New Zealand may be a small country — but don’t be fooled by its size. What New Zealand lacks in land area it makes up for in stunning scenery, friendly locals, and a wealth of things to see and do. Ideally, you would have weeks and weeks to spend exploring New Zealand, from its rolling plains to its snow-capped mountains. But, if you find yourself with only 10 days to spare, here’s what you don’t want to miss out on.
Auckland: 1 day
Most New Zealand itineraries will start in Auckland, the country’s largest city, since the majority of international flights arrive here. Staying downtown (around Queen Street is ideal) will allow you access to all the best things Auckland has to offer, including museums, restaurants, nightlife, and more.
Begin your day with a stroll down to Waitemata/Viaduct Harbour, where you’ll be able to get a sense of why Auckland is nicknamed the City of Sails. Also nearby will be the Sky Tower — the tallest free-standing structure in the Southern Hemisphere at 328 meters (1,076 feet). Here you can visit the observation deck, gamble in the SkyCity casino, or enjoy a fancy meal in a revolving restaurant high above the city. If you’re traveling during rugby season, check to see if there will be any evening matches going on at Eden Park while you’re in town — in New Zealand, the sport of rugby is deeply ingrained into kiwi culture.
The next morning, hop a bus or pick up a rental car and head south to Rotorua.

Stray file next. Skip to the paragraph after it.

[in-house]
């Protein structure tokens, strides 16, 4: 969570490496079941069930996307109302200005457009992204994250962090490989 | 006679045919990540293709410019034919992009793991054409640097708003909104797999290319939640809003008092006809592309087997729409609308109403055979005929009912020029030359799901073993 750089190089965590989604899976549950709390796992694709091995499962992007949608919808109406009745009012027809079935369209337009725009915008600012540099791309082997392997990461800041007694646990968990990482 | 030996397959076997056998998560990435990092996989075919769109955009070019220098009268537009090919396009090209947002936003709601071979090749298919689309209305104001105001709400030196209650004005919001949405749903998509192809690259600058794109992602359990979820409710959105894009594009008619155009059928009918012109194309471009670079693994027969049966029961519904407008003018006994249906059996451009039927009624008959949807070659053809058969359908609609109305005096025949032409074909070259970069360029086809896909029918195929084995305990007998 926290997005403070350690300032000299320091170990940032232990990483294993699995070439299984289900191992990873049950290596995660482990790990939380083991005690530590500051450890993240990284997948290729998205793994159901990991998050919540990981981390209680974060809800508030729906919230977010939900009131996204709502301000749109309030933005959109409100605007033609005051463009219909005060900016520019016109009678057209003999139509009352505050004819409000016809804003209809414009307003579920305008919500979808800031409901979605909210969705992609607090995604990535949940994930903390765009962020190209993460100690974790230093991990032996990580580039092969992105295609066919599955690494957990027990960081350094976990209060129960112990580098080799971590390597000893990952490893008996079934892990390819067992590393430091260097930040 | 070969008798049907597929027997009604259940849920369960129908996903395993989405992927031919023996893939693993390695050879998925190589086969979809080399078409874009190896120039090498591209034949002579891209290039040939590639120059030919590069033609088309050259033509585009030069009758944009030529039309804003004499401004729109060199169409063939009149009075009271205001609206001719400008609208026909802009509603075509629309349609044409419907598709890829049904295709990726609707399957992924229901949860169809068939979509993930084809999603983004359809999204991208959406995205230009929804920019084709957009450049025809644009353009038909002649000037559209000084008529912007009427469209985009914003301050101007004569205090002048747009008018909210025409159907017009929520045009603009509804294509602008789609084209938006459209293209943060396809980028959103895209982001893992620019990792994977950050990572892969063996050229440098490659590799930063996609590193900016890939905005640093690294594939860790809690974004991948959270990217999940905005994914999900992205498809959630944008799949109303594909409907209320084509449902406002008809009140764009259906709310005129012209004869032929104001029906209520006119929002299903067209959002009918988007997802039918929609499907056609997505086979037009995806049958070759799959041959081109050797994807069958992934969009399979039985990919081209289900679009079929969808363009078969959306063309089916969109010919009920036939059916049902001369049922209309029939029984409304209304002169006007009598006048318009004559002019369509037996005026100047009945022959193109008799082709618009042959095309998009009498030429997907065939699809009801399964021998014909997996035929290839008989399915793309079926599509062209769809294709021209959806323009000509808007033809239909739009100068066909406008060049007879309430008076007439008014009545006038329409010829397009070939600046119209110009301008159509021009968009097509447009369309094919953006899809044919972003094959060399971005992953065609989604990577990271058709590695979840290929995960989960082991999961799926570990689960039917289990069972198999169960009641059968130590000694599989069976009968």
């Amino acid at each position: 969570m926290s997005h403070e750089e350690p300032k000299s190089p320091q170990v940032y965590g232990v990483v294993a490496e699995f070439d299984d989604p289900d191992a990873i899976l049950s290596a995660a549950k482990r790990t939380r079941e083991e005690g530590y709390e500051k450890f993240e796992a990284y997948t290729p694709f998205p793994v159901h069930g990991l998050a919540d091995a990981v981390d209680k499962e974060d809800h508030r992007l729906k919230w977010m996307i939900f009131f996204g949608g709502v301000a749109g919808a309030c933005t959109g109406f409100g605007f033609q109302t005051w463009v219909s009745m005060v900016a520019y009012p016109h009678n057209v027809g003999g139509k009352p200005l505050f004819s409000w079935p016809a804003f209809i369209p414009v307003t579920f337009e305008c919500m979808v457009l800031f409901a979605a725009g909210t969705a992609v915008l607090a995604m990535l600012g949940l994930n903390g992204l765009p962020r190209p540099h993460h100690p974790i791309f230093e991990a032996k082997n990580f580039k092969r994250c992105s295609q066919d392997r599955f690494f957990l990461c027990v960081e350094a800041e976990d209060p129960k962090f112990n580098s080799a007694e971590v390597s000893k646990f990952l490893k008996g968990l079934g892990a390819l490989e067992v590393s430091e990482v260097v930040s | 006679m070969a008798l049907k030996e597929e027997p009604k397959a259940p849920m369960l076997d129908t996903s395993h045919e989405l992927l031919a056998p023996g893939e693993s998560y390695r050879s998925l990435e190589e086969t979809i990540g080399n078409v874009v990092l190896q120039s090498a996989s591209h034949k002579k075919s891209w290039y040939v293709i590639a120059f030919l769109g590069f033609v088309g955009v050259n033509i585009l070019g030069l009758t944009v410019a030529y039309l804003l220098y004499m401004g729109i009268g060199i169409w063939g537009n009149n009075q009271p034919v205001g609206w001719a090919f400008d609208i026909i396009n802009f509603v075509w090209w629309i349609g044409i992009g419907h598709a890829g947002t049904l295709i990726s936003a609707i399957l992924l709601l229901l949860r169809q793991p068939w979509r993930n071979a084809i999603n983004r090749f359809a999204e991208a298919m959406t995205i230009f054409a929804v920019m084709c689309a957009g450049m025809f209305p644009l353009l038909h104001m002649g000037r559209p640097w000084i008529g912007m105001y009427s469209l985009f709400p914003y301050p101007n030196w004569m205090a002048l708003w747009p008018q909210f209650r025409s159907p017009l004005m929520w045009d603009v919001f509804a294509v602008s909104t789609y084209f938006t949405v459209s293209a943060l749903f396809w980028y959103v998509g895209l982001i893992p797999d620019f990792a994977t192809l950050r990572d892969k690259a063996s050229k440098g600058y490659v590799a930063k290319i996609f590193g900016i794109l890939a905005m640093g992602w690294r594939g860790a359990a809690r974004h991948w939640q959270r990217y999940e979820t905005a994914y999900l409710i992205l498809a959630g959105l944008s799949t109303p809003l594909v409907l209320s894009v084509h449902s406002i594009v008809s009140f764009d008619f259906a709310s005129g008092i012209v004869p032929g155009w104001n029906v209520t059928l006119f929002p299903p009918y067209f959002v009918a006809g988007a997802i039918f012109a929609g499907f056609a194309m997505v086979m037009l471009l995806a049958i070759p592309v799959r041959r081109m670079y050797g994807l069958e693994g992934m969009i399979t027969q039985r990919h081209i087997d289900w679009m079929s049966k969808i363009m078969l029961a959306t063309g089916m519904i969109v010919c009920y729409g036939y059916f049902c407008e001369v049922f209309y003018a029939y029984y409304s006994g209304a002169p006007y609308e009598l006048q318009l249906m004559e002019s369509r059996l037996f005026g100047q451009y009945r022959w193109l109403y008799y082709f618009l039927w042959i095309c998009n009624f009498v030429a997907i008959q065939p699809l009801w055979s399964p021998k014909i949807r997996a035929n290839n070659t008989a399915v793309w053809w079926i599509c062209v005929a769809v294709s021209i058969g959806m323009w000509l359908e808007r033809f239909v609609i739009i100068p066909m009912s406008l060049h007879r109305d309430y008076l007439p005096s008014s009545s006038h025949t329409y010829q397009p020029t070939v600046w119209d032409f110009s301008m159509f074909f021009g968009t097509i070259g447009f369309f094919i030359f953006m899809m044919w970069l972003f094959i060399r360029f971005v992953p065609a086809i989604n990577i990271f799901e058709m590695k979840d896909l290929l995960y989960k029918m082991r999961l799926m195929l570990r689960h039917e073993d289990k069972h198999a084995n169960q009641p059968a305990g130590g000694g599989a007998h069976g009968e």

Rotorua: 1 day
It will take you around 3 hours or so to get from Auckland to Rotorua, allowing you plenty of time to explore New Zealand’s top geothermal destination. Rotorua has been hosting tourists for more than a century, with its main attractions being its geysers, thermal pools, and other geological oddities.
Head out to one of the thermal parks in the morning/afternoon to see some boiling mud and brightly-colored mineral pools for yourself, and then plan on learning a bit about New Zealand’s native Maori culture in the evening. Attend a Maori hangi dinner/concert, where you’ll get a glimpse into ancient Maori village life, taste a meal cooked in earthen ovens, and enjoy traditional Maori song and dance. If you have time in between, consider going zorbing — a unique sport which involves you inside a giant plastic ball, rolling down a hill.
Get a good night’s sleep, and then move on to Wellington, New Zealand’s capital.
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Wellington: 2 days
Driving or taking a bus/train from Rotorua to Wellington will take at least half a day, but Wellington should definitely make it onto your New Zealand itinerary regardless. Unlike many world capitals that exist strictly for governmental purposes, Wellington actually serves as New Zealand’s cultural capital, as well as its political one. The city is overflowing with cafes, international restaurants, sculptures and artwork, and an overall good vibe.
When you arrive, you might want to grab dinner on the eclectic Cuba Street, and follow it up with drinks at one of the many bars along Courtenay Place. There are plenty of hotels and hostels downtown, and Wellington is an extremely compact and walkable city, so you should have no problem finding a place to stay in the thick of things. On Day 2, take a stroll along the Wellington Waterfront to Oriental Bay, catch a bus up to the lookout atop Mount Victoria, and perhaps ride the historic Cable Car from Lambton Quay up to the Botanic Gardens. If the weather doesn’t cooperate (which it often doesn’t in “Windy Welly”), spend the afternoon getting lost in Te Papa, New Zealand’s fantastic (and free!) national museum, and take a free hour-long tour of New Zealand Parliament.